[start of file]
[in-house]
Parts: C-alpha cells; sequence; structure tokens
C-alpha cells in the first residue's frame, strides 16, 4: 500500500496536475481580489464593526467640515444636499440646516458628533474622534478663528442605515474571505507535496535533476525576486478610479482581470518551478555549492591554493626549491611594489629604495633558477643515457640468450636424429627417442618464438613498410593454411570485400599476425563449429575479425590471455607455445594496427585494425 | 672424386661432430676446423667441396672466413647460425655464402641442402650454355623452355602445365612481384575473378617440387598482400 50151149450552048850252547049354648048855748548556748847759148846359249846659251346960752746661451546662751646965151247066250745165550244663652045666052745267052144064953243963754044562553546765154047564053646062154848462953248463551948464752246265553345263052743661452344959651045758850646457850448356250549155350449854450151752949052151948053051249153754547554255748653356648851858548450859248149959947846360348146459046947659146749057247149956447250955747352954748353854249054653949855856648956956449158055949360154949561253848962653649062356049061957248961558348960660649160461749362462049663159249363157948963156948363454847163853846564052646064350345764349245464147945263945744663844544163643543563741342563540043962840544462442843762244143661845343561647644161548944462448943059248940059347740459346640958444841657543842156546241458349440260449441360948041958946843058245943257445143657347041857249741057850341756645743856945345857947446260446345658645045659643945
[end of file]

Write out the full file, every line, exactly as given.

[in-house]
Parts: C-alpha cells; sequence; structure tokens
C-alpha cells in the first residue's frame, strides 16, 4: 500500500496536475481580489464593526467640515444636499440646516458628533474622534478663528442605515474571505507535496535533476525576486478610479482581470518551478555549492591554493626549491611594489629604495633558477643515457640468450636424429627417442618464438613498410593454411570485400599476425563449429575479425590471455607455445594496427585494425 | 672424386661432430676446423667441396672466413647460425655464402641442402650454355623452355602445365612481384575473378617440387598482400 50151149450552048850252547049354648048855748548556748847759148846359249846659251346960752746661451546662751646965151247066250745165550244663652045666052745267052144064953243963754044562553546765154047564053646062154848462953248463551948464752246265553345263052743661452344959651045758850646457850448356250549155350449854450151752949052151948053051249153754547554255748653356648851858548450859248149959947846360348146459046947659146749057247149956447250955747352954748353854249054653949855856648956956449158055949360154949561253848962653649062356049061957248961558348960660649160461749362462049663159249363157948963156948363454847163853846564052646064350345764349245464147945263945744663844544163643543563741342563540043962840544462442843762244143661845343561647644161548944462448943059248940059347740459346640958444841657543842156546241458349440260449441360948041958946843058245943257445143657347041857249741057850341756645743856945345857947446260446345658645045659643945